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2017-18 State Legislation Session: Looking Ahead

by Matt Stepp, Director of Policy

Get ready for a wild ride.

That’s the best way to describe what could happen when the Pennsylvania General Assembly begins a new, two-year session this week. It has only been two months since we wrapped up the 2015-16 session, which was marked by historic legislative attacks on environmental protection, but next year already portends to even worse outcomes.

While I don’t have a crystal ball and can’t tell exactly which bills will advance and which won’t, here are some major stories to watch for that could have an outsized impact on environmental protection:

  1. High stakes around the Governor’s veto: Governor Tom Wolf’s veto pen is what stood in the way of the General Assembly gaming the Commonwealth’s regulatory process so that legislators could unilaterally hold up new rules on polluters. The threat of a veto held up a number of other potential environmental rollbacks. But the November election has changed the dynamic of the General Assembly, providing for a one-party veto-proof majority in the Senate, and a very achievable 13 votes away from a veto-proof majority in the House.  The Governor’s decision whether or not to veto legislation now becomes even higher stakes. 
  2. Protecting Act 129: Act 129 is Pennsylvania’s central energy efficiency program that is saving ratepayers money and cutting pollution. Yet, at the behest of a handful of large companies, the Senate passed SB 805 in October, which would dramatically cut funding for the program and lower its energy efficiency goals. The House ran out of time to advance the legislation, but the bill will be back in 2017 with more time to succeed.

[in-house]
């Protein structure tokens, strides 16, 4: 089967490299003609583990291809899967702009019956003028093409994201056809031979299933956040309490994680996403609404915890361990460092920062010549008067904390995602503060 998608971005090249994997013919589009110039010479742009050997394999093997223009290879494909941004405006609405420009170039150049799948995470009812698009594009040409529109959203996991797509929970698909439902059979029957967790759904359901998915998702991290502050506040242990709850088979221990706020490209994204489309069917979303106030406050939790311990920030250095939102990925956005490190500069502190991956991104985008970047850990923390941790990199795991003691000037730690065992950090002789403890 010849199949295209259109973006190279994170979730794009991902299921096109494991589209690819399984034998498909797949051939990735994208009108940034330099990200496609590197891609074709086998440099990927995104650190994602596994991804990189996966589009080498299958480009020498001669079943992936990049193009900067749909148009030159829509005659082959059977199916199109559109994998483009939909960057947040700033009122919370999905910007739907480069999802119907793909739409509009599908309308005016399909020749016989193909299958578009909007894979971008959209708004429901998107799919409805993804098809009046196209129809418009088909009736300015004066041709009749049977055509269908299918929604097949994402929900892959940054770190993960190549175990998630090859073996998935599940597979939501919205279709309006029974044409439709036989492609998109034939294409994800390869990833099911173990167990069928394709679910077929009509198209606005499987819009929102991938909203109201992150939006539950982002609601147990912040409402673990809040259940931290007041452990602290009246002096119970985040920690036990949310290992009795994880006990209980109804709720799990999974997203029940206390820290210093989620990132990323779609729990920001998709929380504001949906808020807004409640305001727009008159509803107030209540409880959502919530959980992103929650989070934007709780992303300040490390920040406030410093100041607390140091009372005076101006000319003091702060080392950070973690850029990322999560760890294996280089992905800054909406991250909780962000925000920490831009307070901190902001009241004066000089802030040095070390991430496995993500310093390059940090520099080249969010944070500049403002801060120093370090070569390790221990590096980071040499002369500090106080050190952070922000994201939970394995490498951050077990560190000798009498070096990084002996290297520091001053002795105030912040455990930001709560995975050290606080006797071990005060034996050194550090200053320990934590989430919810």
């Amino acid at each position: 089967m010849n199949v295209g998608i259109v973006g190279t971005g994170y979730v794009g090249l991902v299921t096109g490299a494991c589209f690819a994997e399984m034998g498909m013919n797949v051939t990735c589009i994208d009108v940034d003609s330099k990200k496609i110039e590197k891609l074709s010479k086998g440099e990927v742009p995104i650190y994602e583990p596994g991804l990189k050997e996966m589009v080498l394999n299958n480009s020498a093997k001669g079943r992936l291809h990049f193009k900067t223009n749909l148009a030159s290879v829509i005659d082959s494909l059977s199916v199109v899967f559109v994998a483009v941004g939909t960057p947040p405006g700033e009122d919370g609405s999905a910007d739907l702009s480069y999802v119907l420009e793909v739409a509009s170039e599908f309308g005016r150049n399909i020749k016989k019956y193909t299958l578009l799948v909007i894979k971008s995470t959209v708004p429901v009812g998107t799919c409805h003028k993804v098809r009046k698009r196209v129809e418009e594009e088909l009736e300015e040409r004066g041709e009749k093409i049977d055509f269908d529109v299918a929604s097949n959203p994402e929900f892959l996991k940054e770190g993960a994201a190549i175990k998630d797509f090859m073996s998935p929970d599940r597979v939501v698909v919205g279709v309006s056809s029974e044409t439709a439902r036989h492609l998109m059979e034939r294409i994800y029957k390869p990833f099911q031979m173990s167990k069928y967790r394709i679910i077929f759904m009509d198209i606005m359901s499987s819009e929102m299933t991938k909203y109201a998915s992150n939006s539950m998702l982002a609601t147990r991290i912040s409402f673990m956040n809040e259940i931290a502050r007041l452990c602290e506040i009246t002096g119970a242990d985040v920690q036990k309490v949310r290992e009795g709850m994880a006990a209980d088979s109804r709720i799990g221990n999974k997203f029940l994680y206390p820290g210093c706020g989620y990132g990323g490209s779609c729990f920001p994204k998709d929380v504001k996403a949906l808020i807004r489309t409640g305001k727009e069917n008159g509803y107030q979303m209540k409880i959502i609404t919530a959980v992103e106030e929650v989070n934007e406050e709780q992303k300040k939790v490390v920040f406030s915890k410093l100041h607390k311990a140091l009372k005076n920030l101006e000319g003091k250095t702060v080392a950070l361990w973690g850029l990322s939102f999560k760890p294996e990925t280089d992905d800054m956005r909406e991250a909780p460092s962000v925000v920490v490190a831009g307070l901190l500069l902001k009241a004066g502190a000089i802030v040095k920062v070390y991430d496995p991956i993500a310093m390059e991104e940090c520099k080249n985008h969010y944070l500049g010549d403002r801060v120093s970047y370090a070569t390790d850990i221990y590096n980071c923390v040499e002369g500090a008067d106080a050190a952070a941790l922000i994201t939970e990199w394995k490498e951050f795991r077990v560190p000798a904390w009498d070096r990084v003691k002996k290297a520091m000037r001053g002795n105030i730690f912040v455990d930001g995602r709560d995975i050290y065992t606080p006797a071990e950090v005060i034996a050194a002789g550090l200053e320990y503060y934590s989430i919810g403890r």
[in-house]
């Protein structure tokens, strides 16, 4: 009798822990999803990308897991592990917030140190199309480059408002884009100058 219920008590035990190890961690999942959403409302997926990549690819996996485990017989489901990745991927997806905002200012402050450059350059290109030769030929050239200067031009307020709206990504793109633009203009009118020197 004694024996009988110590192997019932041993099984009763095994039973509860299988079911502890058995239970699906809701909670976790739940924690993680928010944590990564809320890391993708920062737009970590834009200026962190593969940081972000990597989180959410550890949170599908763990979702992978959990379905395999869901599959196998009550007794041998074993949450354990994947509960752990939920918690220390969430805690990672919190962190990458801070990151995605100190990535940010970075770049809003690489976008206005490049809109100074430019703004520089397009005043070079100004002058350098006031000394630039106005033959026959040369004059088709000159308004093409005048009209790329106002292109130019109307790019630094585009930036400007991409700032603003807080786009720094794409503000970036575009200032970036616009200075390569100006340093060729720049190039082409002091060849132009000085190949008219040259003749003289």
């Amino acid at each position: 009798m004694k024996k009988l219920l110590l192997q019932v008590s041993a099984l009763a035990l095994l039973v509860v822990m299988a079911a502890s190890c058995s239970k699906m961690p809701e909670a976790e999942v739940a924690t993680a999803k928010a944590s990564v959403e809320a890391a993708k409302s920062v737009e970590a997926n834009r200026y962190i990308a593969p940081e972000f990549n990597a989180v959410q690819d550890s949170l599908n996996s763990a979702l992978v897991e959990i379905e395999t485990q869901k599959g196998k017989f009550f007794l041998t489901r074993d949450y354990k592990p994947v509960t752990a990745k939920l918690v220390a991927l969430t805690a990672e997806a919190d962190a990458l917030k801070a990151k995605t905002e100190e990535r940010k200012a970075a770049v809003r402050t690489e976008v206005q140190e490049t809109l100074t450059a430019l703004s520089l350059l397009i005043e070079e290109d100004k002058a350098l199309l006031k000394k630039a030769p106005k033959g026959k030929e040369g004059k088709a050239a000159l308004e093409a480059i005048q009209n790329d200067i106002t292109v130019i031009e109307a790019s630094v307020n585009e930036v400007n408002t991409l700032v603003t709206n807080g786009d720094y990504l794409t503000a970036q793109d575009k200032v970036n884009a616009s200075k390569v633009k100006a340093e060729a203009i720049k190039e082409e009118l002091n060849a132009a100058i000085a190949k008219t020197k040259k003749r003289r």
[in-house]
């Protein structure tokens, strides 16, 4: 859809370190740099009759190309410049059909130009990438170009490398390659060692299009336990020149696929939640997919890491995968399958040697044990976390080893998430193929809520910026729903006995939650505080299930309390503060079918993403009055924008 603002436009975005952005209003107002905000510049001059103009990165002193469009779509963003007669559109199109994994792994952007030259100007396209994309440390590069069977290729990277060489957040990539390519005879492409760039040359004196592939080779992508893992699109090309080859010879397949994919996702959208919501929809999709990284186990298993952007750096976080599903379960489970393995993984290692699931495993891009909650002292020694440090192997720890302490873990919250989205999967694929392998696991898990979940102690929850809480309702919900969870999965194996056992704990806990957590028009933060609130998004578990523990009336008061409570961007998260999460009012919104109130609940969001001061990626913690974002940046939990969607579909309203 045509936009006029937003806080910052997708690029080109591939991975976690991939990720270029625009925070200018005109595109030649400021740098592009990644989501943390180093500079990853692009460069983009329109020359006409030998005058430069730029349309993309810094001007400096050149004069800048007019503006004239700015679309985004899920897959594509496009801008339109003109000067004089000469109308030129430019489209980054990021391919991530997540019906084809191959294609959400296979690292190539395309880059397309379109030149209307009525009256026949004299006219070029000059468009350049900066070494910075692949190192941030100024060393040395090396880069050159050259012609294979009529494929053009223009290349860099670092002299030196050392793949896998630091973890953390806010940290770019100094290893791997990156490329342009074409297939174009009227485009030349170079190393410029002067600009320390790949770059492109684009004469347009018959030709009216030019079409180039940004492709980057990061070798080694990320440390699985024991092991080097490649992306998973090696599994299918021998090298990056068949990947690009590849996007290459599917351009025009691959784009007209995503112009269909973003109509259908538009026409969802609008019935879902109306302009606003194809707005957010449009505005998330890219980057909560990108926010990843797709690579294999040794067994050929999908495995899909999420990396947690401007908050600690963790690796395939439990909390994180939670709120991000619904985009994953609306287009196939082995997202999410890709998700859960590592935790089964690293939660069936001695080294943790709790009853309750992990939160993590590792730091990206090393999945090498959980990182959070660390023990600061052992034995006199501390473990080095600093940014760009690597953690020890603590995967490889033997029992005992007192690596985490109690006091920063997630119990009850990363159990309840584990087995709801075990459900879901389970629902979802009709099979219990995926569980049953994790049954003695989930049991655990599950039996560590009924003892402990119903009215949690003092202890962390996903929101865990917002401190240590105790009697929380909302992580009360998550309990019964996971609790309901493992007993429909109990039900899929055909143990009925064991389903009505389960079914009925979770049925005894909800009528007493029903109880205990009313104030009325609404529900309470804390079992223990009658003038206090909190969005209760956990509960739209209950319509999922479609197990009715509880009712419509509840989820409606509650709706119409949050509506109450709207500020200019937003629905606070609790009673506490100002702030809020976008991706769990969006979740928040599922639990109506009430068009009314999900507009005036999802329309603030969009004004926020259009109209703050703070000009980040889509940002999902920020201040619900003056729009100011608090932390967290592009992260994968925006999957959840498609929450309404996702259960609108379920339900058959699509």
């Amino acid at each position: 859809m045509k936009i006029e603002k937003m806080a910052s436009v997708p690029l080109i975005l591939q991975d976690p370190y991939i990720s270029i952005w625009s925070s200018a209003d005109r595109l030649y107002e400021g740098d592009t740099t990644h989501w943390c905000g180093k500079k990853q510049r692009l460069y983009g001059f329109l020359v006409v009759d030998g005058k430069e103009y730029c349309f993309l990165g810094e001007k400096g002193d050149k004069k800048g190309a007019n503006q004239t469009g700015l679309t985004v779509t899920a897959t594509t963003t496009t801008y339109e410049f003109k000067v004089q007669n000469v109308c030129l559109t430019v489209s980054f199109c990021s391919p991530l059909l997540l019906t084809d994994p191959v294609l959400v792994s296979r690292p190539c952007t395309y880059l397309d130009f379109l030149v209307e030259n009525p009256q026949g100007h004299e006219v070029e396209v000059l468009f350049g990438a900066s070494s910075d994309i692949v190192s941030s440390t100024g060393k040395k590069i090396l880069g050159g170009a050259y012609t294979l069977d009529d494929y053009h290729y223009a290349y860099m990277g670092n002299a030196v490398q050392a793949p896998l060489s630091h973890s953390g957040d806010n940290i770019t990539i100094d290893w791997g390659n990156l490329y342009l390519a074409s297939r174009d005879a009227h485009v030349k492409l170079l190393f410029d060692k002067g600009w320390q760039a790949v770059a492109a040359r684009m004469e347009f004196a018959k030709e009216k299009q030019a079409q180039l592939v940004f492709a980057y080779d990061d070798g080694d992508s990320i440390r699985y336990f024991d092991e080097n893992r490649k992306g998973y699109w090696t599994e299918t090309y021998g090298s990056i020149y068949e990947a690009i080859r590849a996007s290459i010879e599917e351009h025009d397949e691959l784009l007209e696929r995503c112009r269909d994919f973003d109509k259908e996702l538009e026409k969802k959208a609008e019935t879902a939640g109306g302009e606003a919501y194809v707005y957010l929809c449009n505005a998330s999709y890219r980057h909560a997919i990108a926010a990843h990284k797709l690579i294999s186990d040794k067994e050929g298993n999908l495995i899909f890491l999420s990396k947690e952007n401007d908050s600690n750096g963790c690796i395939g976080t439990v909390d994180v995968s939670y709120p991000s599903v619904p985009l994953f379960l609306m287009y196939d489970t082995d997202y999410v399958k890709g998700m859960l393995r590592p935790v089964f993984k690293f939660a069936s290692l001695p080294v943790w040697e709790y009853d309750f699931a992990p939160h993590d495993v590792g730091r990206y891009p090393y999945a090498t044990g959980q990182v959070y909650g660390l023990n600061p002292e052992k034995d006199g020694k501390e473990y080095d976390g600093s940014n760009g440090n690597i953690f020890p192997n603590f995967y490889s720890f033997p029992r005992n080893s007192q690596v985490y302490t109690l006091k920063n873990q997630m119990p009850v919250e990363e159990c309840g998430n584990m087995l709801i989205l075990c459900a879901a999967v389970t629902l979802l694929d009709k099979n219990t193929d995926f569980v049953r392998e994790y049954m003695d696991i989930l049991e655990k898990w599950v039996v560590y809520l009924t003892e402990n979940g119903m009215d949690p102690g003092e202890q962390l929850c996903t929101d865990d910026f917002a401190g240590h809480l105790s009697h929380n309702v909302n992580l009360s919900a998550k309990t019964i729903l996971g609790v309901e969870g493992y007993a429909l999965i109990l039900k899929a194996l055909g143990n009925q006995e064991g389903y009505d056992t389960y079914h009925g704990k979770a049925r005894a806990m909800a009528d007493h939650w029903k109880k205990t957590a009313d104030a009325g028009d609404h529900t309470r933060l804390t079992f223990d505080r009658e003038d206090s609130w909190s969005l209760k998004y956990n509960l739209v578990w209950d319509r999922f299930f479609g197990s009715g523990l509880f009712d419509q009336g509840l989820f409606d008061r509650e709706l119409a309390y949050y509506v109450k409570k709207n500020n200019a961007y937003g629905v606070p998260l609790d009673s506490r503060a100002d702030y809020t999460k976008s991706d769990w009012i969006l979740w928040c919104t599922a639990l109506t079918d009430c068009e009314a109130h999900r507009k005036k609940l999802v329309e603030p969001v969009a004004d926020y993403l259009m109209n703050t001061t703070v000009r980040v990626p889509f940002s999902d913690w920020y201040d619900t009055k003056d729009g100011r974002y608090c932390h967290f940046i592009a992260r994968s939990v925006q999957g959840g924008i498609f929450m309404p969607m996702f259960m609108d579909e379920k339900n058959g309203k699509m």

3. Closing Pennsylvania’s solar borders: Pennsylvania’s Alternative Energy Portfolio Standard (AEPS) has a loophole that allows utilities to take credit for solar projects built in other states. Bipartisan legislation advanced in the House and Senate last session to close this loophole and ensure that solar projects are built in-state. Look for similar legislation to move in the new session.
  4. New subsidies for fossil fuels and nuclear plants: Three states have extended new subsidies to nuclear power plants, in part to keep zero-carbon electricity flowing to ratepayers. Pennsylvania’s aging nuclear power plants are in a similar situation, and may require new legislation to keep them open. In addition, numerous bills aimed at subsidizing natural gas were proposed last session and may move under the new-look General Assembly.
  5. Water pollution issues take center stage: Water pollution issues dominated the headlines in Pennsylvania last session with little legislative action. Whether its lead, PFOA’s, cancerous fish in the Susquehanna, or cleaning up the Chesapeake Bay watershed, numerous high profile water pollution issues are knocking down the doors of the General Assembly. With a new two-year session to come up with solutions, there is little excuse for inaction. 
  6. Keeping electronics out of landfills: Pennsylvania’s covered electronics recycling market is broken. New electronics are smaller and lighter than previous generations, yet the recycling mandate on electronics manufacturers are set by more recent sales. As a result, recycling quotas are being met earlier in the year, leaving many municipalities without a viable electronics recycling option. Without legislative change, more and more old televisions and large electronics will end up on street corners and landfills, potentially causing pollution concerns, in addition to the eyesore. A number of bills were filed last session to fix the issue and more legislative action is expected in 2017.

Stay tuned as we keep you informed as to what happens next in the State Legislature.

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